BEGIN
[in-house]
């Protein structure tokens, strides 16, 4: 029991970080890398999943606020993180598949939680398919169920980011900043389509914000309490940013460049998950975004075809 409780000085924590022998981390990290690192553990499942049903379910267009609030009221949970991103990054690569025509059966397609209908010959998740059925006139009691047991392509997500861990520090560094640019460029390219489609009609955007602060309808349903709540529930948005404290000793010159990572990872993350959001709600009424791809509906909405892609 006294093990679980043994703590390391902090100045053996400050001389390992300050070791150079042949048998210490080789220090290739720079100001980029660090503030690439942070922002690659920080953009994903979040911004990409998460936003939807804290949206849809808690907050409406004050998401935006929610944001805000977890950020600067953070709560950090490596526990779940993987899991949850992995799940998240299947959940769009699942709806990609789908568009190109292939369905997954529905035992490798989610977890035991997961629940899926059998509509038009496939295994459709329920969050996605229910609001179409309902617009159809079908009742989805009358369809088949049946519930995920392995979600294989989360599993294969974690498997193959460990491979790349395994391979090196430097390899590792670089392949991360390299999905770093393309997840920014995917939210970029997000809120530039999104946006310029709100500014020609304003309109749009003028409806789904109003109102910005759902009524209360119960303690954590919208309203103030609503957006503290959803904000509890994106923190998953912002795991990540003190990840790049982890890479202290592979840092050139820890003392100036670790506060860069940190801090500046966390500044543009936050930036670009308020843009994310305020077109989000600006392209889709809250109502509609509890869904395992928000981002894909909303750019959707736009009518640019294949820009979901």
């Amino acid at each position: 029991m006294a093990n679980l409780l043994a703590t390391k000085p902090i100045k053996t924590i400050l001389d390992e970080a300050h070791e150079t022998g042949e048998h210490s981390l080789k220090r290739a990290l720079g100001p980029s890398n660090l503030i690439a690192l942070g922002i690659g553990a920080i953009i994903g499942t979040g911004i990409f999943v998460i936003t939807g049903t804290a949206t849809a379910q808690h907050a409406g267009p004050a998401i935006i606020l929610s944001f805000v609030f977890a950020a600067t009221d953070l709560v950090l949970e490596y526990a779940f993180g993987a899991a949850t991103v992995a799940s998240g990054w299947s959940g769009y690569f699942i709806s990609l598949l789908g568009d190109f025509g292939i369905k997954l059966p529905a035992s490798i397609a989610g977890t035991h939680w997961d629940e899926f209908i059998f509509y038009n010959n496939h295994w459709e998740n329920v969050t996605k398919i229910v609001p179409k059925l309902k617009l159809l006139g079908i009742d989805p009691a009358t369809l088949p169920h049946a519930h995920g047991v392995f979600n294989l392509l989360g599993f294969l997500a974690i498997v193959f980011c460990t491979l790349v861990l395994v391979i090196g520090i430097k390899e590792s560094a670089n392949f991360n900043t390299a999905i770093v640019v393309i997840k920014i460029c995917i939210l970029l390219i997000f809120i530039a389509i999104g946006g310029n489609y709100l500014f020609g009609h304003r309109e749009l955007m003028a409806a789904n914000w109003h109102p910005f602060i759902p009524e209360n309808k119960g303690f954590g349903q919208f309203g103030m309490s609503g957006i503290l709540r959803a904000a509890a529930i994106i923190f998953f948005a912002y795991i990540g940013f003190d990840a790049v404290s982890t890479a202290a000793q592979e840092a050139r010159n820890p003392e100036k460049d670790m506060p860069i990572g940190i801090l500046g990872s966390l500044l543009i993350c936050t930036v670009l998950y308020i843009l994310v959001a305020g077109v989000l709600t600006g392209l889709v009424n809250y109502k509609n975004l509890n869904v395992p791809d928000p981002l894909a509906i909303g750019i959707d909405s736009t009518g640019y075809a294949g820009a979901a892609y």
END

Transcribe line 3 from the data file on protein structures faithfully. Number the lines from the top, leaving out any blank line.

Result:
């Amino acid at each position: 029991m006294a093990n679980l409780l043994a703590t390391k000085p902090i100045k053996t924590i400050l001389d390992e970080a300050h070791e150079t022998g042949e048998h210490s981390l080789k220090r290739a990290l720079g100001p980029s890398n660090l503030i690439a690192l942070g922002i690659g553990a920080i953009i994903g499942t979040g911004i990409f999943v998460i936003t939807g049903t804290a949206t849809a379910q808690h907050a409406g267009p004050a998401i935006i606020l929610s944001f805000v609030f977890a950020a600067t009221d953070l709560v950090l949970e490596y526990a779940f993180g993987a899991a949850t991103v992995a799940s998240g990054w299947s959940g769009y690569f699942i709806s990609l598949l789908g568009d190109f025509g292939i369905k997954l059966p529905a035992s490798i397609a989610g977890t035991h939680w997961d629940e899926f209908i059998f509509y038009n010959n496939h295994w459709e998740n329920v969050t996605k398919i229910v609001p179409k059925l309902k617009l159809l006139g079908i009742d989805p009691a009358t369809l088949p169920h049946a519930h995920g047991v392995f979600n294989l392509l989360g599993f294969l997500a974690i498997v193959f980011c460990t491979l790349v861990l395994v391979i090196g520090i430097k390899e590792s560094a670089n392949f991360n900043t390299a999905i770093v640019v393309i997840k920014i460029c995917i939210l970029l390219i997000f809120i530039a389509i999104g946006g310029n489609y709100l500014f020609g009609h304003r309109e749009l955007m003028a409806a789904n914000w109003h109102p910005f602060i759902p009524e209360n309808k119960g303690f954590g349903q919208f309203g103030m309490s609503g957006i503290l709540r959803a904000a509890a529930i994106i923190f998953f948005a912002y795991i990540g940013f003190d990840a790049v404290s982890t890479a202290a000793q592979e840092a050139r010159n820890p003392e100036k460049d670790m506060p860069i990572g940190i801090l500046g990872s966390l500044l543009i993350c936050t930036v670009l998950y308020i843009l994310v959001a305020g077109v989000l709600t600006g392209l889709v009424n809250y109502k509609n975004l509890n869904v395992p791809d928000p981002l894909a509906i909303g750019i959707d909405s736009t009518g640019y075809a294949g820009a979901a892609y």